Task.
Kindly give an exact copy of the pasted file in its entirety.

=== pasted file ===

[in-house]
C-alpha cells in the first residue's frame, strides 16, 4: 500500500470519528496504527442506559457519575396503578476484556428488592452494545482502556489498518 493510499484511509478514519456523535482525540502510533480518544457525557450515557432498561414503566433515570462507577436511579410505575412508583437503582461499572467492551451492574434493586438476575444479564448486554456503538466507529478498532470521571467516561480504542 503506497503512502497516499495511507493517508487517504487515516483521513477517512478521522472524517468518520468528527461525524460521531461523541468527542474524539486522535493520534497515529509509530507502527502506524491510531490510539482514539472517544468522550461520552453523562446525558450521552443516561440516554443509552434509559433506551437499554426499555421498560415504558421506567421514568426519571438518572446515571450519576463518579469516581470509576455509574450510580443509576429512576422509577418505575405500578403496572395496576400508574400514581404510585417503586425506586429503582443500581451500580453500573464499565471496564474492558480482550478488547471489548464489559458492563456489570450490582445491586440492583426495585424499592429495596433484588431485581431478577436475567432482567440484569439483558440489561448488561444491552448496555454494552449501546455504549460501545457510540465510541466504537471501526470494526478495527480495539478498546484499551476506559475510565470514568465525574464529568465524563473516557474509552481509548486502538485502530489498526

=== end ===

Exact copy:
[in-house]
C-alpha cells in the first residue's frame, strides 16, 4: 500500500470519528496504527442506559457519575396503578476484556428488592452494545482502556489498518 493510499484511509478514519456523535482525540502510533480518544457525557450515557432498561414503566433515570462507577436511579410505575412508583437503582461499572467492551451492574434493586438476575444479564448486554456503538466507529478498532470521571467516561480504542 503506497503512502497516499495511507493517508487517504487515516483521513477517512478521522472524517468518520468528527461525524460521531461523541468527542474524539486522535493520534497515529509509530507502527502506524491510531490510539482514539472517544468522550461520552453523562446525558450521552443516561440516554443509552434509559433506551437499554426499555421498560415504558421506567421514568426519571438518572446515571450519576463518579469516581470509576455509574450510580443509576429512576422509577418505575405500578403496572395496576400508574400514581404510585417503586425506586429503582443500581451500580453500573464499565471496564474492558480482550478488547471489548464489559458492563456489570450490582445491586440492583426495585424499592429495596433484588431485581431478577436475567432482567440484569439483558440489561448488561444491552448496555454494552449501546455504549460501545457510540465510541466504537471501526470494526478495527480495539478498546484499551476506559475510565470514568465525574464529568465524563473516557474509552481509548486502538485502530489498526